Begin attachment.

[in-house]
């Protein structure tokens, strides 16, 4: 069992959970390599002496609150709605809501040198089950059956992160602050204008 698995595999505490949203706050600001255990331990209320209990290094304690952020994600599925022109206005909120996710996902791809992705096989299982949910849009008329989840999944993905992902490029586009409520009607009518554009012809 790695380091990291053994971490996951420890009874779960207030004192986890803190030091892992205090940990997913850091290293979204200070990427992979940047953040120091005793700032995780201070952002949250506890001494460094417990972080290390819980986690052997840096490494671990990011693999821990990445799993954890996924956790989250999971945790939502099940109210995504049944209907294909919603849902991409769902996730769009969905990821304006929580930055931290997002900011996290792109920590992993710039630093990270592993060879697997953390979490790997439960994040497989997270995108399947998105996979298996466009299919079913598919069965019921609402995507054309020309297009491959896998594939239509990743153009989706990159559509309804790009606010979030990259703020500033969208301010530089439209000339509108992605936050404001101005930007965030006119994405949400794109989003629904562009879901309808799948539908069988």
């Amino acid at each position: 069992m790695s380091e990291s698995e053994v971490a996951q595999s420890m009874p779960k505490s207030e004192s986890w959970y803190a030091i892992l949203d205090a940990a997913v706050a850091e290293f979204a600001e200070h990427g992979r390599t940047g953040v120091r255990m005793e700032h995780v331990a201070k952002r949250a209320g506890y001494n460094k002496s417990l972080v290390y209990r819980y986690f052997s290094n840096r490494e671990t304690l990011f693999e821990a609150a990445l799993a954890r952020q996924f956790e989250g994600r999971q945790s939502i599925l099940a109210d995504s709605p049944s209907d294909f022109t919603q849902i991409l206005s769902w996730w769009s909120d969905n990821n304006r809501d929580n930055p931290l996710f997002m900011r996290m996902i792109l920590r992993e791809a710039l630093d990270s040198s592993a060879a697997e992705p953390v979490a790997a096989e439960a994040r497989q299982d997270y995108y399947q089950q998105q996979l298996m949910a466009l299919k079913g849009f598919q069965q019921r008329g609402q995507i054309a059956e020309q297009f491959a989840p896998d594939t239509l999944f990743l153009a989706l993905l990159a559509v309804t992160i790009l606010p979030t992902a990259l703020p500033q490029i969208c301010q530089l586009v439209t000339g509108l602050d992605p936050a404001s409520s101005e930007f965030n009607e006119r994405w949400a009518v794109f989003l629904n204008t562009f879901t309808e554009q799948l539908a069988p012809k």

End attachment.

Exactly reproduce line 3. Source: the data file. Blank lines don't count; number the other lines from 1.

């Amino acid at each position: 069992m790695s380091e990291s698995e053994v971490a996951q595999s420890m009874p779960k505490s207030e004192s986890w959970y803190a030091i892992l949203d205090a940990a997913v706050a850091e290293f979204a600001e200070h990427g992979r390599t940047g953040v120091r255990m005793e700032h995780v331990a201070k952002r949250a209320g506890y001494n460094k002496s417990l972080v290390y209990r819980y986690f052997s290094n840096r490494e671990t304690l990011f693999e821990a609150a990445l799993a954890r952020q996924f956790e989250g994600r999971q945790s939502i599925l099940a109210d995504s709605p049944s209907d294909f022109t919603q849902i991409l206005s769902w996730w769009s909120d969905n990821n304006r809501d929580n930055p931290l996710f997002m900011r996290m996902i792109l920590r992993e791809a710039l630093d990270s040198s592993a060879a697997e992705p953390v979490a790997a096989e439960a994040r497989q299982d997270y995108y399947q089950q998105q996979l298996m949910a466009l299919k079913g849009f598919q069965q019921r008329g609402q995507i054309a059956e020309q297009f491959a989840p896998d594939t239509l999944f990743l153009a989706l993905l990159a559509v309804t992160i790009l606010p979030t992902a990259l703020p500033q490029i969208c301010q530089l586009v439209t000339g509108l602050d992605p936050a404001s409520s101005e930007f965030n009607e006119r994405w949400a009518v794109f989003l629904n204008t562009f879901t309808e554009q799948l539908a069988p012809k």